Filmmakers long have found New Orleans to be a ripe and inviting place for movie settings. The same cannot be said for television. To most Americans, the city is a “mystery wrapped in an enigma.” It provides a backdrop that is too distant, too weird for “main street” viewers. Then there is the problem of “getting it right.”

A great example of the former was “Frank’s Place,” a “dramady” that aired on CBS during the 1987-89 seasons. Critics and folks from New Orleans loved it for its textured verisimilitude, but it failed to draw rating numbers high enough to sustain it. A good example of the second is “K-Ville,” Fox’s post-Katrina cop show. It displayed some understanding of the setting, but appeared challenged by local dialects and even geography. And its audience and lead actors quietly disappeared.

The problem with putting New Orleans’ foibles and eccentricities on the small screen may be solved in April, when HBO is scheduled to premier David Simon’s new drama, “Treme.” Named for the African-American neighborhood to the north of the French Quarter, it will focus on the culture of New Orleans, with Katrina increasingly in the rear view mirror. And while a show about the food and the idiosyncratic music scene of a small, distant American city might be a stretch, I think it could work.

First of all, producer David Simon, the former police beat reporter from Baltimore, created shows like “Homicide” and “The Wire,” both gritty, raw, and hyperealistic. Plus it is on HBO, where such a series can find a niche audience. He has hired a great stable of actors, including Steve Zahn, New Orleans native Wendell Pierce, Melissa Leo (who received an Oscar nomination for her work in last year’s “Frozen River”), and John Goodman, who just signed on this week. He’s also using writers and consultants from New Orleans itself, which should produce a credible product. In fact, Simon hired local trumpet player Kermit Ruffins as a consultant and ended up making him a character in the show…playing himself. And I think Kermit promises to be a star beyond the clubs of the Crescent City…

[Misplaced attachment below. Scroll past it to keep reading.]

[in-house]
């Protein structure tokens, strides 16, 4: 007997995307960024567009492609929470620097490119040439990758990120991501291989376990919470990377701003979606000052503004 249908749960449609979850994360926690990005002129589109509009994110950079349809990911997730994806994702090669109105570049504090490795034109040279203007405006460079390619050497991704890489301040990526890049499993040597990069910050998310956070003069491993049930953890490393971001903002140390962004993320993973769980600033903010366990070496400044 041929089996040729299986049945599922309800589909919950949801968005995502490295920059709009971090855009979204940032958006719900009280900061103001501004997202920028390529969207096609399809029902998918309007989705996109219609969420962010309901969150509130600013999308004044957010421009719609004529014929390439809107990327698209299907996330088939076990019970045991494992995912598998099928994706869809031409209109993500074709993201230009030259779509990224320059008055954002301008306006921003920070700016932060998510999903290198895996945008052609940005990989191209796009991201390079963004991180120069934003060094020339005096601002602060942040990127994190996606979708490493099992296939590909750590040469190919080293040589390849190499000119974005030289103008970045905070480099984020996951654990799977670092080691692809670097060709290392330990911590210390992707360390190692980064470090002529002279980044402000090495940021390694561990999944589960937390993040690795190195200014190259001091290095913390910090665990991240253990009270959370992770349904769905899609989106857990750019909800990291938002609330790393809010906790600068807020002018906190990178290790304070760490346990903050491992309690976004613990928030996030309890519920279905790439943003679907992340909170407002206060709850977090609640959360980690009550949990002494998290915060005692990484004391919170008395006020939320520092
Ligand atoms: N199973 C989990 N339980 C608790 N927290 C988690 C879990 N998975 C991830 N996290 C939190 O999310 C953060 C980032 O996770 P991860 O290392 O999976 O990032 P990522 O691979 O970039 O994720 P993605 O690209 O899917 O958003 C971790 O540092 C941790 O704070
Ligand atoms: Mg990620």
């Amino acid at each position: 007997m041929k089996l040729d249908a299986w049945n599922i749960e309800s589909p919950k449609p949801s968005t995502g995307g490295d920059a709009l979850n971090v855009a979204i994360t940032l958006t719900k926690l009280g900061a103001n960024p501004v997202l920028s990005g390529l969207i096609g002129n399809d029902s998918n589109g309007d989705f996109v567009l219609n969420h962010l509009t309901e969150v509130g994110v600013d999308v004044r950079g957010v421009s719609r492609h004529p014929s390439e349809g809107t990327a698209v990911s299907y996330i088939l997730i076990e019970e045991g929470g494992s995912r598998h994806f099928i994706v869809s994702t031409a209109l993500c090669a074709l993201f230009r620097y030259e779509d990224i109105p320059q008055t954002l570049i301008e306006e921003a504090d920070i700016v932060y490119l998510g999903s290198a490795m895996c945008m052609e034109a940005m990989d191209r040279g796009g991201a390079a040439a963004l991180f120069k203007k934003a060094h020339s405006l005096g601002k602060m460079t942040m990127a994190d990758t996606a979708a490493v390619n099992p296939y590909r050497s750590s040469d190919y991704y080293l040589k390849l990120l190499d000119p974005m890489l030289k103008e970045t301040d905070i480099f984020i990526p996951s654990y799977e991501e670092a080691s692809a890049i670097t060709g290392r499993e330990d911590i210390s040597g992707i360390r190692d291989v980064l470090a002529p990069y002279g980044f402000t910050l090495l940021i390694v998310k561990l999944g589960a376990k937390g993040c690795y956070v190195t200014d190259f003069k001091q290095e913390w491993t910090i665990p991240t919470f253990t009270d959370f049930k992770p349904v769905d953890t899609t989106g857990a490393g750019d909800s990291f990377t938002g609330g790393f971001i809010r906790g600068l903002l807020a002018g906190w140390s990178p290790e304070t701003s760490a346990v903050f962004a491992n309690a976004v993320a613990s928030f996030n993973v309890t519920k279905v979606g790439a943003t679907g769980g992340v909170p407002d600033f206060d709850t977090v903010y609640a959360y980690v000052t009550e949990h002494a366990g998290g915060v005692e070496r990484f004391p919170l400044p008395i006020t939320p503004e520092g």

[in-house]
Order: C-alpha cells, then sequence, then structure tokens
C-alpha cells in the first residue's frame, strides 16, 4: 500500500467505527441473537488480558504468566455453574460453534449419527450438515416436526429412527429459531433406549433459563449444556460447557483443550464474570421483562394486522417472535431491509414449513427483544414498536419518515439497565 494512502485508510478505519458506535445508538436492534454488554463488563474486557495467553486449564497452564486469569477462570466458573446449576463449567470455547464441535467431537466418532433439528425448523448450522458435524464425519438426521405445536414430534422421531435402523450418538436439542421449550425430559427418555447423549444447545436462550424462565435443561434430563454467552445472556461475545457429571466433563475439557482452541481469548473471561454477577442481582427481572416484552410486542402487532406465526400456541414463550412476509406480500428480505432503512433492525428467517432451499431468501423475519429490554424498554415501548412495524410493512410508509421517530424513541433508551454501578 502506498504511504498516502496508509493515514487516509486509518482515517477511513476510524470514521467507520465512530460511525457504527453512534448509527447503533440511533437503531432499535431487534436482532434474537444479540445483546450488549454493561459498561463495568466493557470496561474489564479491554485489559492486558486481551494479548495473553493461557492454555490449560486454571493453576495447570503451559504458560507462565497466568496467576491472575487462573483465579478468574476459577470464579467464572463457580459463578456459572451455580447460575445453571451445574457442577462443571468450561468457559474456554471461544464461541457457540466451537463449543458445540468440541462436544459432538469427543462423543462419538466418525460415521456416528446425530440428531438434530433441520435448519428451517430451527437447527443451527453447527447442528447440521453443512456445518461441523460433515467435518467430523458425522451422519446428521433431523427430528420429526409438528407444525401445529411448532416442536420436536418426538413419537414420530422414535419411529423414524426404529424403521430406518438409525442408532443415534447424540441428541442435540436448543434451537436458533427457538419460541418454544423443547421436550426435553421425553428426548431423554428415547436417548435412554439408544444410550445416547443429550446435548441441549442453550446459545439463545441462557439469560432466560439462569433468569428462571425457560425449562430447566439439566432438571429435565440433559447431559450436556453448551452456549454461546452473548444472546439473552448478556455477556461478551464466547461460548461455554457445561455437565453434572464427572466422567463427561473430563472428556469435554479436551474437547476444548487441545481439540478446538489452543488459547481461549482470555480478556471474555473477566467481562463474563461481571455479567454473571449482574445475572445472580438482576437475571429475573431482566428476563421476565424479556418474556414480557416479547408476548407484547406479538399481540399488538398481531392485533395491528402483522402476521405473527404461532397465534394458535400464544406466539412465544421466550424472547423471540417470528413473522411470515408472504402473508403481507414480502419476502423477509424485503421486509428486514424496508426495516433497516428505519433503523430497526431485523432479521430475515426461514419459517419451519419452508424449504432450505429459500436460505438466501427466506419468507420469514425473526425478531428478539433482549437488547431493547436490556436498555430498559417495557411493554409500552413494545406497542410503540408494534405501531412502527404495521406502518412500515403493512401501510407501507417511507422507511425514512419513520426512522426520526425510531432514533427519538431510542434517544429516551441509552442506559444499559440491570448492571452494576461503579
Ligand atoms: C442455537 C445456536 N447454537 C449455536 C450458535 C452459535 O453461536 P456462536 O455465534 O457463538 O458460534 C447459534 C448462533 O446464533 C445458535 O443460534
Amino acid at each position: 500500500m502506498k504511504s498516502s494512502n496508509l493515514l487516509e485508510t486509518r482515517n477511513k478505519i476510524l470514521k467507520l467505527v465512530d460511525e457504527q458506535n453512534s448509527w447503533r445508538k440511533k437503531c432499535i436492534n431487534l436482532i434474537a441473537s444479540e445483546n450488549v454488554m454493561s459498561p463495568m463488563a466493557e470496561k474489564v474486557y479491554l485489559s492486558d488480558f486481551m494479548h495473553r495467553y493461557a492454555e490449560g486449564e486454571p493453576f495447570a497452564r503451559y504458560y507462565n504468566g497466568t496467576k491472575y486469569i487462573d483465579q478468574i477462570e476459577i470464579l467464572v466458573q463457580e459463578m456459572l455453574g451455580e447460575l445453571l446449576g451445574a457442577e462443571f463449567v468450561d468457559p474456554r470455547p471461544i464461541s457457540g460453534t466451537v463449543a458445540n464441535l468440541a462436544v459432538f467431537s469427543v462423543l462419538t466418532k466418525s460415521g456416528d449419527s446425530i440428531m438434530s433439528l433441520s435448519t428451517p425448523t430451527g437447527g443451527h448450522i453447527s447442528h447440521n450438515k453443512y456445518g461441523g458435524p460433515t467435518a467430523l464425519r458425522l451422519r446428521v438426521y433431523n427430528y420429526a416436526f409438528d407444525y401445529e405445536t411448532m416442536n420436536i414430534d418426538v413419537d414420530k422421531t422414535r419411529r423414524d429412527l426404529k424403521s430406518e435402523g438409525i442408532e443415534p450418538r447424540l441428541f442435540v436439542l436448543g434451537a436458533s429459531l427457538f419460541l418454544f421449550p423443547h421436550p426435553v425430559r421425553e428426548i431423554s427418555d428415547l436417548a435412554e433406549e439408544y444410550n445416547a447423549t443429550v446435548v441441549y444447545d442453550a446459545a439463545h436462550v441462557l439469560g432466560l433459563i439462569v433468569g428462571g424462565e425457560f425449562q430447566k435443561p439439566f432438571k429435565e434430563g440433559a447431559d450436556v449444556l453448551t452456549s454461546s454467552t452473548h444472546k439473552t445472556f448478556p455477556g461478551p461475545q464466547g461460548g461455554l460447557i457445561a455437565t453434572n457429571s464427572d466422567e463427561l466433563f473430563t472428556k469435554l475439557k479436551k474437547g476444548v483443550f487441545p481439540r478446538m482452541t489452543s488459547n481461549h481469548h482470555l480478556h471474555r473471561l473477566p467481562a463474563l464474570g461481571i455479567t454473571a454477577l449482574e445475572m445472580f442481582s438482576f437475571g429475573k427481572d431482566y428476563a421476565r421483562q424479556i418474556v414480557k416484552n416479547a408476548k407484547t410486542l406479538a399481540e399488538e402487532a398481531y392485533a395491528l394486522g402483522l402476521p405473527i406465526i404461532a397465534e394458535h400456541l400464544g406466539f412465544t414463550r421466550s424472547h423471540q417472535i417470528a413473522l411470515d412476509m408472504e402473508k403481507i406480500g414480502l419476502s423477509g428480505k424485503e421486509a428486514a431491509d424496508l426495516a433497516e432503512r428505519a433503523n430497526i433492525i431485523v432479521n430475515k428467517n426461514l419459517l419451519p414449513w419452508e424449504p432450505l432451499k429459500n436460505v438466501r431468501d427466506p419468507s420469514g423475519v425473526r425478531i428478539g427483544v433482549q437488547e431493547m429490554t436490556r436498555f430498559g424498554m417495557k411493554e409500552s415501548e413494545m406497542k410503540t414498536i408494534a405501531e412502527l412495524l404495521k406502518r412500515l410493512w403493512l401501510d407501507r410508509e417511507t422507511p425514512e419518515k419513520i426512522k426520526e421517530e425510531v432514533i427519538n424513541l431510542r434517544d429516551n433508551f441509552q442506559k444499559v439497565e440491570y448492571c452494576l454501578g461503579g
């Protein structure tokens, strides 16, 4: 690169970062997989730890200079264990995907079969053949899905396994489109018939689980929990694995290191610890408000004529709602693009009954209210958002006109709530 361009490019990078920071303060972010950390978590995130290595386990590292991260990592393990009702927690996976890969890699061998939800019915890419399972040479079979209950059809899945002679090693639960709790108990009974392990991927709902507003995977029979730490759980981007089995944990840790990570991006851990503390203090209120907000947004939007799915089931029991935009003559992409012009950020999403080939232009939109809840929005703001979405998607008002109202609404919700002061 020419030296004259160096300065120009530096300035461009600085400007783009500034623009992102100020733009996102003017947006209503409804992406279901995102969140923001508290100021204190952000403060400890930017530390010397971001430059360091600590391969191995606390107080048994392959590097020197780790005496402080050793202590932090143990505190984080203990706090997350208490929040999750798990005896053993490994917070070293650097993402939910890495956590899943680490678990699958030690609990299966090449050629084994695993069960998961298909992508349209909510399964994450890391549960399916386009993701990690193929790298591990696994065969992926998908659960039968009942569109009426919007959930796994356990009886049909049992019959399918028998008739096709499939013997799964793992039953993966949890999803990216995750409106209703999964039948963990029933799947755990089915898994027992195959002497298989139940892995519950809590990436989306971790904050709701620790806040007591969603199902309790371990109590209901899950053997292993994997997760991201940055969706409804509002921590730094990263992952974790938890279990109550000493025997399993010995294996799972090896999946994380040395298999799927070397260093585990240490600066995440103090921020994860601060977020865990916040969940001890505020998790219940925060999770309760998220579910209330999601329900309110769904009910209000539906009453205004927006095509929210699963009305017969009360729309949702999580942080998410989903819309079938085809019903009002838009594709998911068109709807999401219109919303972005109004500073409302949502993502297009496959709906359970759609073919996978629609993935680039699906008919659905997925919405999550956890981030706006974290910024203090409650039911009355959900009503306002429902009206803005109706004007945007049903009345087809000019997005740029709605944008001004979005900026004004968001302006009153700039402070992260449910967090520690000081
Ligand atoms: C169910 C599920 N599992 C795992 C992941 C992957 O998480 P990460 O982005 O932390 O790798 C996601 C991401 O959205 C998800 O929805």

We’ll see how this plays out. Is New Orleans just too different for the television screen or will “Treme” rise to the level of the growing buzz. Regardless, it’ll be an interesting ride.

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